Microglia in infectious diseases of the central nervous system

Monica M. Mariani, Tammy Kielian

Research output: Contribution to journalReview articlepeer-review

93 Scopus citations


Microglia are the resident macrophage population in the central nervous system (CNS) parenchyma and, as such, are poised to provide a first line of defense against invading pathogens. Microglia are endowed with a vast repertoire of pattern recognition receptors that include such family members as Toll-like receptors and phagocytic receptors, which collectively function to sense and eliminate microbes invading the CNS parenchyma. In addition, microglial activation elicits a broad range of pro-inflammatory cytokines and chemokines that are involved in the recruitment and subsequent activation of peripheral immune cells infiltrating the infected CNS. Studies from several laboratories have demonstrated the ability of microglia to sense and respond to a wide variety of pathogens capable of colonizing the CNS including bacterial, viral, and fungal species. This review will highlight the role of microglia in microbial recognition and the resultant antipathogen response that ensues in an attempt to clear these infections. Implications as to whether microglial activation is uniformly beneficial to the CNS or in some circumstances may exacerbate pathology will also be discussed.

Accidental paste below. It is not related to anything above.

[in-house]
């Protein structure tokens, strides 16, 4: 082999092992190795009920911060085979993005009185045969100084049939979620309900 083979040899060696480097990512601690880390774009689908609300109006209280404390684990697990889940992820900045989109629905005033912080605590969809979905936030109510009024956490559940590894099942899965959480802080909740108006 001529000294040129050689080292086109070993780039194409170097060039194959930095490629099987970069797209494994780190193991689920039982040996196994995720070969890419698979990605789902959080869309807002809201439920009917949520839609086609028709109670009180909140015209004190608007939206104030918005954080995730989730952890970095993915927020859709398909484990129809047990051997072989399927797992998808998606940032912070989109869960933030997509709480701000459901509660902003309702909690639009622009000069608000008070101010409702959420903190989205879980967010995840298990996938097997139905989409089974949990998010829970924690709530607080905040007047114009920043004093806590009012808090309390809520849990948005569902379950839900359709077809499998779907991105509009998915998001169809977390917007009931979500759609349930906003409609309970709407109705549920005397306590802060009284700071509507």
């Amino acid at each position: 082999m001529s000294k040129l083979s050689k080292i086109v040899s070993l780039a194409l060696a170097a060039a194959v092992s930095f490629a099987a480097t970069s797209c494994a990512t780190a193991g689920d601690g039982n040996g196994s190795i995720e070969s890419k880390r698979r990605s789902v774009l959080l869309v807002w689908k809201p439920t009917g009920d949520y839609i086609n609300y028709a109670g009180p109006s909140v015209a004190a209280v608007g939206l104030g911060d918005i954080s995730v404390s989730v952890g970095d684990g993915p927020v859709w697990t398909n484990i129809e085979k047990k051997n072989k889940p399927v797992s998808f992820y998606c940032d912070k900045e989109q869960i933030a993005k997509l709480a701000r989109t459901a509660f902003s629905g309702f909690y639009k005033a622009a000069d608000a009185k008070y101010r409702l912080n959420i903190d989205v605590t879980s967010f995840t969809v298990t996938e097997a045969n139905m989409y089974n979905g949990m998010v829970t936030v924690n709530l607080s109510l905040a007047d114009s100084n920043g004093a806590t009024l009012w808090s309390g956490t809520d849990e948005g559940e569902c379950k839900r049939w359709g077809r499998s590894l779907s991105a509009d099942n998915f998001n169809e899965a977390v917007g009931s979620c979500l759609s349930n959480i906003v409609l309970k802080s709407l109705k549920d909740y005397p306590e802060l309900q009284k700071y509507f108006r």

Original languageEnglish (US)
Pages (from-to)448-461
Number of pages14
JournalJournal of Neuroimmune Pharmacology
Issue number4
StatePublished - Dec 2009


  • Bacterial meningitis
  • Brain abscess
  • Cerebral malaria
  • Fungal infections
  • Lyme neuroborreliosis
  • Microglia
  • Review
  • Toxoplasma encephalitis

ASJC Scopus subject areas

  • Neuroscience (miscellaneous)
  • Immunology and Allergy
  • Immunology
  • Pharmacology


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